Famed Egyptian archaeologist Zahi Hawass is to lead an excavation project in Saudi Arabia following several discoveries which suggest the Pharaoh Ramses III had a presence in the Arabian Peninsula.
The former Minister of State for Antiquities Affairs said during a press statement late last month that he had a meeting in Riyadh with the head of the Heritage Authority of the Saudi Ministry of Culture, Jasir Al-Harbash. The project is expected to launch in November with substantial support from the Saudis.
Hawass revealed that papyrus records have confirmed that Ramses III sent trade missions to extract copper from what is present-day Saudi Arabia. He also pointed out that there are many other regions found along the ancient trade route that linked the two countries more than 3,000 years ago. An important group of scarabs found in Saudi Arabia came from Egypt, he said.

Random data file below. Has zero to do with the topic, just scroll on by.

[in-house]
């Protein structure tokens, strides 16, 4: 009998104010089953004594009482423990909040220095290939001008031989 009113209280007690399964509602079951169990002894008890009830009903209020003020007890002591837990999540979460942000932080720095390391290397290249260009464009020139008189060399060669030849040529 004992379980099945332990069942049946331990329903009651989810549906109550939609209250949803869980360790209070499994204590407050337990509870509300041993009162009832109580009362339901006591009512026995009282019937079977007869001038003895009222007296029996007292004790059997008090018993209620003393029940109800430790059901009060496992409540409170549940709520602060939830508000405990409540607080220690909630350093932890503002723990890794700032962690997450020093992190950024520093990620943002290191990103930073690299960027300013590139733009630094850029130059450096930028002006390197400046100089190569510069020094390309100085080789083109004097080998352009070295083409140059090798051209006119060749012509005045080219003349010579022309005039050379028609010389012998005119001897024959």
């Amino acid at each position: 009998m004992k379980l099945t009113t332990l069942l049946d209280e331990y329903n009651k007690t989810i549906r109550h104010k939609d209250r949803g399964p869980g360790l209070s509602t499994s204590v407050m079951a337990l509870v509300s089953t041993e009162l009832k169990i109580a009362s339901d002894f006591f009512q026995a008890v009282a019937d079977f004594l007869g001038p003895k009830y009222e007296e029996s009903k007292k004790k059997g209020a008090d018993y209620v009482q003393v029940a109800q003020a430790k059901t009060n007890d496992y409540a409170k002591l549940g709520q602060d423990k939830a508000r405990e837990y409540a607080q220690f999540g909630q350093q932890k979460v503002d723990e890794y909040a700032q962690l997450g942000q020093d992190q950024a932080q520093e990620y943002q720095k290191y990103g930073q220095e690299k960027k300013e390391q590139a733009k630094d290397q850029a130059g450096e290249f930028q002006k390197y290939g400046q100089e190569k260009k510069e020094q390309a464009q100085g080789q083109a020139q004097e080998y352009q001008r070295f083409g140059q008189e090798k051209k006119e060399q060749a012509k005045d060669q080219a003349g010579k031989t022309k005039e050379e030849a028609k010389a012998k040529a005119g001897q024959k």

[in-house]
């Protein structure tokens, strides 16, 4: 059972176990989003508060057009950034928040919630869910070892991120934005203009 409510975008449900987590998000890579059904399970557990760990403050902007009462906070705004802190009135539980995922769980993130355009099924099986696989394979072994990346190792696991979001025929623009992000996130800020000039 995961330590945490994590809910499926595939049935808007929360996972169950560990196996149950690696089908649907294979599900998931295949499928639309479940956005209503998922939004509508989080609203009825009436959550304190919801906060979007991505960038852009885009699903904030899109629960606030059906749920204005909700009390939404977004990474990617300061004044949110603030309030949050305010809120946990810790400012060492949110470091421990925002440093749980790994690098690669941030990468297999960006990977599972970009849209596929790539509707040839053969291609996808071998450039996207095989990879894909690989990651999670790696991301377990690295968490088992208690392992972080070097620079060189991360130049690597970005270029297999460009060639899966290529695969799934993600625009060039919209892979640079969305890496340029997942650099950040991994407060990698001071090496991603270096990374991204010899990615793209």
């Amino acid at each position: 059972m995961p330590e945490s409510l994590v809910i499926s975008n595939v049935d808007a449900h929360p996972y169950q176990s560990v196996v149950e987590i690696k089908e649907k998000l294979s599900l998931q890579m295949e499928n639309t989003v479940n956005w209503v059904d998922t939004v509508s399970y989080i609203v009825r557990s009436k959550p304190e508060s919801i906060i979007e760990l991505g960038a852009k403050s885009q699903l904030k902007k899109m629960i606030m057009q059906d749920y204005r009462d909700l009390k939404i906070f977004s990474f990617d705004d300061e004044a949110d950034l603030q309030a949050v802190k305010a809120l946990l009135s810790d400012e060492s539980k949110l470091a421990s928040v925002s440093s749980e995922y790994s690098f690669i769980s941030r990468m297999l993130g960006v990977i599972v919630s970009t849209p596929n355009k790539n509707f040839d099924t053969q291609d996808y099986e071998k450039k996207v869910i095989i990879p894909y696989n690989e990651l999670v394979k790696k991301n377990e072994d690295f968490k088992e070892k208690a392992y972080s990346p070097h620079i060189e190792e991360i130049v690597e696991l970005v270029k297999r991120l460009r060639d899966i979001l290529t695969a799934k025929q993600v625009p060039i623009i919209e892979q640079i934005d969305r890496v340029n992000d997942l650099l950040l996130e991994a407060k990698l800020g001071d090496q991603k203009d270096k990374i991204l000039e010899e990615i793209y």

The excavations are expected to focus on an established archaeological site at the kingdom's northwest in an oasis called Tayma, considered the oldest human settlement in the country.
In 2010 the Saudi Supreme Commission for Tourism and Antiquities announced the discovery of a rock near the settlement, described as the first confirmed hieroglyphic inscriptions in the peninsula.
Hawass, who was then Secretary-General of the Supreme Council of Egyptian Antiquities, called for "the two countries to cooperate to uncover the Pharaonic presence in the Arabian Peninsula."
In 2019 archaeologists discovered a hieroglyphic inscription containing the signature of Ramses III. The significant find, according to scholars suggests that the pharaoh was present in the region, as it is customary that such inscriptions are engraved only in the presence of the pharaoh himself.